Paris Club to mull allowing Pakistan to delay debt repayment.
Japan, the United States and European members of the Paris Club, which groups the world's richest creditor states, are expected to discuss steps to soften the debt repayment burden on Pakistan in view of its key role in the U.S.-led attacks on Afghanistan, sources close to the issue said Thursday.
They will likely consider steps to allow the Pakistani government to postpone repayments on its $30 billion in debt as well as provision of fresh loans to the country, the sources said.
Of the total, Pakistan owes $5.6 billion to Japan.
Help from the Paris Club would be a new boon on top of Friday's decision by Japan to remove economic sanctions on Pakistan.
The sanctions, including a freeze on fresh loans and grants, were imposed after Pakistan conducted nuclear weapons tests in May 1998.
Pakistani Finance Minister Shaukat Aziz told Japanese Foreign Minister Makiko Tanaka earlier in the day that Islamabad will no longer ask Japan to waive claims on its loans to Pakistan.
A debt waiver had been asked Oct. 17 by Pakistan's president, Gen. Pervez Musharraf, in a telephone call with Japanese Prime Minister Junichiro Koizumi.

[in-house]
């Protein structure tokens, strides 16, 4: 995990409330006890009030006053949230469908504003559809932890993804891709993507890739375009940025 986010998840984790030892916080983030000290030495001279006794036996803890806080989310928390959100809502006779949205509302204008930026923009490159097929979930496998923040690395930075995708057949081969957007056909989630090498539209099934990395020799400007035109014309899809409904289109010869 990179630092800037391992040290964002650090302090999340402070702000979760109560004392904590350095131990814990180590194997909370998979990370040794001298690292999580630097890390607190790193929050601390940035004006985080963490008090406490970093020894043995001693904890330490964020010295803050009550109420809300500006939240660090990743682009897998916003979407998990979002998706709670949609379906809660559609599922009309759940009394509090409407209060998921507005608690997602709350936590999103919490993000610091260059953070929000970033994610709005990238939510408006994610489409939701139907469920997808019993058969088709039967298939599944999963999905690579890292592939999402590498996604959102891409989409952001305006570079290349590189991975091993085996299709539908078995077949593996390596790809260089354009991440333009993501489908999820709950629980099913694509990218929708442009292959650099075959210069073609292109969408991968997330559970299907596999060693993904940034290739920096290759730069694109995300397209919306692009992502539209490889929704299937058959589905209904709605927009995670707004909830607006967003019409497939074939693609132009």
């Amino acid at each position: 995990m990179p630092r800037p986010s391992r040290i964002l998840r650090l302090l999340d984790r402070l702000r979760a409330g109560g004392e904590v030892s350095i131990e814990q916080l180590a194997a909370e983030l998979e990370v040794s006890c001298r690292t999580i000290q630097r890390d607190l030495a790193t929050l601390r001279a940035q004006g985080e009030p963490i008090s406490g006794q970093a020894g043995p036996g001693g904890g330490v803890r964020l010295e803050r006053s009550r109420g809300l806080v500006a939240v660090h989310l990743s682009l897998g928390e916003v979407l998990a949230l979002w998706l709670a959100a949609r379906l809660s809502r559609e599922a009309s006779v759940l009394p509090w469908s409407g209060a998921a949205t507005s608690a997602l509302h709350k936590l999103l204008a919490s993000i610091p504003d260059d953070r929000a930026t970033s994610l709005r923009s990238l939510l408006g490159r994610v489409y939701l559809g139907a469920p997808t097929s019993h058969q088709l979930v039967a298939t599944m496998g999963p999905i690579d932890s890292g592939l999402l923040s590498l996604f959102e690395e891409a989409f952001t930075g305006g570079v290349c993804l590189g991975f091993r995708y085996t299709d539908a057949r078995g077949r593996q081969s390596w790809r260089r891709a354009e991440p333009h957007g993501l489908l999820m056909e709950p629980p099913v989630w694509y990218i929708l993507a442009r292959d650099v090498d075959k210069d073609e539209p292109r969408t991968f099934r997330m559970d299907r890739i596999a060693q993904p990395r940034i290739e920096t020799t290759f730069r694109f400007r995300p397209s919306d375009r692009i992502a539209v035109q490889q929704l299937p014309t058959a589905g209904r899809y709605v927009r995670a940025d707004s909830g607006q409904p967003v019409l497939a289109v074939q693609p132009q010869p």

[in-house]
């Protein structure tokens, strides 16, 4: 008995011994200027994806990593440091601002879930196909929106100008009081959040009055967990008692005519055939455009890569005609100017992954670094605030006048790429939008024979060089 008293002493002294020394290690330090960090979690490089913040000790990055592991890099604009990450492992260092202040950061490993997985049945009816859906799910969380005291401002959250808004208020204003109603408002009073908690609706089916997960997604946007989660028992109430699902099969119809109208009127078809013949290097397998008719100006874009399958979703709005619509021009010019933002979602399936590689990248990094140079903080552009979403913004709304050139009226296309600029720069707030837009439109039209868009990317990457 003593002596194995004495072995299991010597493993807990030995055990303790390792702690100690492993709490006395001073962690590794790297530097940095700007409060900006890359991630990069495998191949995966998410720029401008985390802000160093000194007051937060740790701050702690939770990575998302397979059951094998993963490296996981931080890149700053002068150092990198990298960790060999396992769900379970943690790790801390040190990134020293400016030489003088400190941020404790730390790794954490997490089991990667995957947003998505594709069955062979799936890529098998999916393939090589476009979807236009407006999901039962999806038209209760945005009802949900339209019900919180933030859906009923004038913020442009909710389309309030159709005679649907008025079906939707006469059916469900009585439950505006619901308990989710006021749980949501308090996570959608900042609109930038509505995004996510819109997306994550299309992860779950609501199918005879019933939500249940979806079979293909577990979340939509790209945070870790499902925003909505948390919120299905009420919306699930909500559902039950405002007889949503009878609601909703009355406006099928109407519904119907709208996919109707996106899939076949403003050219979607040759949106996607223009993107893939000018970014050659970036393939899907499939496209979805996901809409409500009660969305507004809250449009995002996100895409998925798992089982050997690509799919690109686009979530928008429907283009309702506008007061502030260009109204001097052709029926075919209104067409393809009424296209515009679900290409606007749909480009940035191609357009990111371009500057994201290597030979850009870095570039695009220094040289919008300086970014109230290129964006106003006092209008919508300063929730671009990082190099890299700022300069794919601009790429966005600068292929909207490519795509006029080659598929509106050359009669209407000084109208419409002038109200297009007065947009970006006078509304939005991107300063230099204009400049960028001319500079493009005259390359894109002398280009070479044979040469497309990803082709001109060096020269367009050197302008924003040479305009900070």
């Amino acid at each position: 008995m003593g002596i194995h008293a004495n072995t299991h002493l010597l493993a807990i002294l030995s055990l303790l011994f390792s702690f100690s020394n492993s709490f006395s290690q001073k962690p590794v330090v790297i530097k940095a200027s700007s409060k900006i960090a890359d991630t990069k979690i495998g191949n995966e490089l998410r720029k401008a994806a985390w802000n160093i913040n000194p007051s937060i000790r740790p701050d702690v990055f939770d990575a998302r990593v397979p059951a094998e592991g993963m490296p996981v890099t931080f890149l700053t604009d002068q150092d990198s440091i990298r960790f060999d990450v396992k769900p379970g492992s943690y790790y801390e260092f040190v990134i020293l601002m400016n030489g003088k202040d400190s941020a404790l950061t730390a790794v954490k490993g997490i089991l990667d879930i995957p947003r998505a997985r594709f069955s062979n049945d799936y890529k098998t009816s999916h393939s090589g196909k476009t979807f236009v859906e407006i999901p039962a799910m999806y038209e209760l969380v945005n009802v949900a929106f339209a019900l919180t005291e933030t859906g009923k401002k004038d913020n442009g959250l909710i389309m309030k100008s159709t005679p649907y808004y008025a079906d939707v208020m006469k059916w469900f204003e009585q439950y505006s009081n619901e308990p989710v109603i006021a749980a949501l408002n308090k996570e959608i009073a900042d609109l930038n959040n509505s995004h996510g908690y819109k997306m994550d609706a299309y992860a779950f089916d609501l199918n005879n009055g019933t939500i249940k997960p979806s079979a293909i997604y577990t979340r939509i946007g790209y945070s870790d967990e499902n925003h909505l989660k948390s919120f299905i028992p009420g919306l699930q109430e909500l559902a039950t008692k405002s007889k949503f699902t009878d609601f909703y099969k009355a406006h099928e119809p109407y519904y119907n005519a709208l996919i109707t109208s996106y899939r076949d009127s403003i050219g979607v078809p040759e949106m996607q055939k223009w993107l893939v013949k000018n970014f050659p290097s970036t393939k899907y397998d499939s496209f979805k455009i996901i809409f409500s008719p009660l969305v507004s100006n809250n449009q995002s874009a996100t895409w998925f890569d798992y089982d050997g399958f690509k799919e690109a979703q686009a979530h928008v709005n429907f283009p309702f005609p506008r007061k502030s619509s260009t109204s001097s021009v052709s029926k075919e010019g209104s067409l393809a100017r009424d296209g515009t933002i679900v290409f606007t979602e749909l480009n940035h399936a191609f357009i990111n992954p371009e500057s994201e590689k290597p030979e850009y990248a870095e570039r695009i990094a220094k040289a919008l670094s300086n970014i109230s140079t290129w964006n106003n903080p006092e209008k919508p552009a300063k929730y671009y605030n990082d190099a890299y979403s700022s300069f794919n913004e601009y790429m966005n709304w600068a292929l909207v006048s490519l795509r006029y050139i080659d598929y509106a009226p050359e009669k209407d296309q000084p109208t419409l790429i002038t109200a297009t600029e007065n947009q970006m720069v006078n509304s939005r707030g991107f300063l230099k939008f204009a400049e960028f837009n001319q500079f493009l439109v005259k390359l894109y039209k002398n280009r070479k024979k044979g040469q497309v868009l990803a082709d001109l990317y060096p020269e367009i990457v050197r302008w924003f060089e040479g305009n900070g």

Musharraf cited the deterioration of the Pakistani economy springing from the Sept. 11 terror attacks in the United States as a reason for the request.
After Koizumi expressed reluctance to grant debt relief to Pakistan, Aziz flew to Japan to ask Tokyo to allow his country to postpone debt repayments instead.
Aziz, in Japan for a four-day visit until Saturday, told Tanaka that easing debt repayment terms would give Pakistan some breathing space in its fiscal situation and help it tackle domestic issues such as poverty and education.
Aziz said stability in Pakistan, which he described as a front-line country and the only nation in the world to maintain diplomatic ties with the Taliban rulers of Afghanistan, will lead to stability in the entire region.